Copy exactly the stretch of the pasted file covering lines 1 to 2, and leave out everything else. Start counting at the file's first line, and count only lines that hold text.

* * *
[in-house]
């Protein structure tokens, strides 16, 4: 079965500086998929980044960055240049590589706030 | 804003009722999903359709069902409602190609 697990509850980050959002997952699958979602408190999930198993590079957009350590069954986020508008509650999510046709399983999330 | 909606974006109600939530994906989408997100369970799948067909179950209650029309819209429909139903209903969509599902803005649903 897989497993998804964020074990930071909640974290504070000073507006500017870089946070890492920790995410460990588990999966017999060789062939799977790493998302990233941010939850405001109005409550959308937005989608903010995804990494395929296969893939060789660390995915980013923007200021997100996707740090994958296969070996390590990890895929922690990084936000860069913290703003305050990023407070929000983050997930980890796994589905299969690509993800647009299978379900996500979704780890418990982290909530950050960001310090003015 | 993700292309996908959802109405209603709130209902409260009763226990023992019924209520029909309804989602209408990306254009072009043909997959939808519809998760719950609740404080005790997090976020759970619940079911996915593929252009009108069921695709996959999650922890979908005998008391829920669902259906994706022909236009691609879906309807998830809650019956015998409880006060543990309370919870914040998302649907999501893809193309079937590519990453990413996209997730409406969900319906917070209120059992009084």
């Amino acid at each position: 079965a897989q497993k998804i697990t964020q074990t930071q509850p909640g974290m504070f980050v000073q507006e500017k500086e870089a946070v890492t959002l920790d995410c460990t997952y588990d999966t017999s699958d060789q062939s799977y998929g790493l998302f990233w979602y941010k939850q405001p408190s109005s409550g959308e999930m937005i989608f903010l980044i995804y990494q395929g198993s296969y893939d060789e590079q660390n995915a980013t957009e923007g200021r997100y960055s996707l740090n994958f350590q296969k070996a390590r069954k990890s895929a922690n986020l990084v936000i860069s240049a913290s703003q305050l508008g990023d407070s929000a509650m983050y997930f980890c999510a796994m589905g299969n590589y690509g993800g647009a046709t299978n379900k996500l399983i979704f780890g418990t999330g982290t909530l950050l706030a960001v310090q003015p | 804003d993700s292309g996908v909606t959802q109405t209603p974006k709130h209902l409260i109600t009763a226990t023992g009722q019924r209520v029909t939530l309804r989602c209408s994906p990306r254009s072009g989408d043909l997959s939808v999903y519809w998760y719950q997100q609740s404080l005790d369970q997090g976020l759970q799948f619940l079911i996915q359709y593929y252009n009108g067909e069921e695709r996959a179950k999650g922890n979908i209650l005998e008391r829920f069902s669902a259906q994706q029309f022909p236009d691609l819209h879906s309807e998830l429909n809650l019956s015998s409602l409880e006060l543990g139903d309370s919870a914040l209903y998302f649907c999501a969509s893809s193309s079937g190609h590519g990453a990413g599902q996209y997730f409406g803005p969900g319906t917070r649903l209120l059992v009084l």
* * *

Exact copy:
[in-house]
């Protein structure tokens, strides 16, 4: 079965500086998929980044960055240049590589706030 | 804003009722999903359709069902409602190609 697990509850980050959002997952699958979602408190999930198993590079957009350590069954986020508008509650999510046709399983999330 | 909606974006109600939530994906989408997100369970799948067909179950209650029309819209429909139903209903969509599902803005649903 897989497993998804964020074990930071909640974290504070000073507006500017870089946070890492920790995410460990588990999966017999060789062939799977790493998302990233941010939850405001109005409550959308937005989608903010995804990494395929296969893939060789660390995915980013923007200021997100996707740090994958296969070996390590990890895929922690990084936000860069913290703003305050990023407070929000983050997930980890796994589905299969690509993800647009299978379900996500979704780890418990982290909530950050960001310090003015 | 993700292309996908959802109405209603709130209902409260009763226990023992019924209520029909309804989602209408990306254009072009043909997959939808519809998760719950609740404080005790997090976020759970619940079911996915593929252009009108069921695709996959999650922890979908005998008391829920669902259906994706022909236009691609879906309807998830809650019956015998409880006060543990309370919870914040998302649907999501893809193309079937590519990453990413996209997730409406969900319906917070209120059992009084």